08/28/2014 12:15PM

Fornatale: Computer glitch helps Boyd to qualify for NHC


Eric Boyd, a 46 year-old farrier from the mountains of Fort Davis, Texas, is new to the contest world. He played in his first paid event – a credit-builder on NHCQualify.com this year, and two weeks ago he finished first in a credit-builder and won $2,450. “I’m a garden-variety racetrack degenerate just like everybody else,” he said. “I wanted to take a shot to build some credits up and be able to compete in [NHCQualify] tournaments without shelling out $165.”

Last weekend, Boyd did just that. He not only competed on NHCQualify, he won a seat to the NHC in Las Vegas. Heading into the last race he was in seventh place. “I had originally liked the chalk,” he explained, “But I thought ‘maybe I better find me a better-priced horse.’ ”

Boyd went to the computer to change his pick, but his Internet connection was out. But that ended up being a blessing. The favorite ended up winning and paying enough for Boyd to get fourth place and a trip to Las Vegas. Boyd joked, “I thought I’d found a loophole and could take my wife out there for our honeymoon, but she found a technicality and said it doesn’t qualify.”

Boyd grew up in northeast Wyoming going to the bush tracks with his dad. He’d find older kids to make bets for him so he could have some spending money. “Back then, parents could just turn their kids loose at the bush tracks,” he explained. “I loved it out there.”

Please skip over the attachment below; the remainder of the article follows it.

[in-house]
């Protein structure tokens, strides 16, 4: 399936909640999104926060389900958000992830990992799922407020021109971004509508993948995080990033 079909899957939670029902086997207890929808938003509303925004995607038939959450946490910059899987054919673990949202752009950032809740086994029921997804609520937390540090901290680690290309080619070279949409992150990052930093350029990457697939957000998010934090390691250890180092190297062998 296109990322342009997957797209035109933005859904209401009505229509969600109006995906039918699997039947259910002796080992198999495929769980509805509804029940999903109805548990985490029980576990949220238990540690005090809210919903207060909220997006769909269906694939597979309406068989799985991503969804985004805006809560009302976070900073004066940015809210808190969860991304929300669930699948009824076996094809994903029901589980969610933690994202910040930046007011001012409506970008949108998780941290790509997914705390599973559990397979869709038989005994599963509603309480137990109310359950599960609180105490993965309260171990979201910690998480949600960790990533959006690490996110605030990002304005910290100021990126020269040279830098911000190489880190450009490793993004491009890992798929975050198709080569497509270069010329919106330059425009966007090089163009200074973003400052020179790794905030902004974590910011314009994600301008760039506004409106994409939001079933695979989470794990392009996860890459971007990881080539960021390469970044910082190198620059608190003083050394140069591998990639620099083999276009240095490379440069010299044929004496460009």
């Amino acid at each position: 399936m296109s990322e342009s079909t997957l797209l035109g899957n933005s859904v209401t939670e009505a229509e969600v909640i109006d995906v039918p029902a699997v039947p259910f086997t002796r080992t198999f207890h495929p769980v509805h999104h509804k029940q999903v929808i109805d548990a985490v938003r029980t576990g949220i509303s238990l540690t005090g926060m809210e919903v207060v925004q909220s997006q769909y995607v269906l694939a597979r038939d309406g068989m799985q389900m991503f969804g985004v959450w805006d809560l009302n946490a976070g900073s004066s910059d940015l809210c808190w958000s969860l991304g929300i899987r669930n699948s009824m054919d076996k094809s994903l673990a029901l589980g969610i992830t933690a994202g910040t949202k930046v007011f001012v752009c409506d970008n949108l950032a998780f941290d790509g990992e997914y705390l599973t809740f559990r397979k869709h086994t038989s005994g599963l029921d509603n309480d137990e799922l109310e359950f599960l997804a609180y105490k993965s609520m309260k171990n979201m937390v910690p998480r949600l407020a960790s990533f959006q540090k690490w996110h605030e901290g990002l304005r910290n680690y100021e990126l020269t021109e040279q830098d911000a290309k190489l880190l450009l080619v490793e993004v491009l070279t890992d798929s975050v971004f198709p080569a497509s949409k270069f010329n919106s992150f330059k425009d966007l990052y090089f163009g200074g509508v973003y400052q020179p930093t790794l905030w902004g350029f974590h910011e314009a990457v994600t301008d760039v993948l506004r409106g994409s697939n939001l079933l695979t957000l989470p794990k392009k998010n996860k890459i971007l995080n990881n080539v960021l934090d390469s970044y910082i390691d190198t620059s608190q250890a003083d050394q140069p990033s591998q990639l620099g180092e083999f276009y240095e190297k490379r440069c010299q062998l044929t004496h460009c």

His love of the game led him to become both an owner and trainer at tracks in Wyoming, South Dakota, Idaho, as well as Canterbury Downs in Minnesota. As a trainer, he mostly dealt with Quarter Horses but he did have one Thoroughbred winner from two starters out at Yavapai Downs in Arizona. These days, he raises a few horses but mostly sticks to shoeing horses, some of which compete in local match races.

For Boyd, contests are a great way to follow racing on a national level. His strategy is not complicated. “I just pick the ones I think are going to win,” he said. “You can pick a few short-priced favorites but you’ve got to have some longshots. The favorite is going to lose 70 percent of the time so you got to look for some value and find one that’ll pick you up.”

Boyd is what you might call a pattern handicapper. “Trainers, jockeys, and horses are all creatures of habit,” he said, “A lot of times they’ll find something that works for them and they’ll keep returning to it. I try to pick up on that and find a horse that’s sitting on a win. Each race has its own story and each horse has its own story and you have to figure out which one is going to have the best story that day.”

Despite being a horseman himself, Boyd avoids all supposed inside information, “Being on the backstretch so much, everybody from the trainers on down to every guy with a pitchfork and a manure bucket has the scoop on a horse that’s ready to fire,” he said. “For me, the only thing that matters is what I read in the Daily Racing Form. That’s where I get my information.”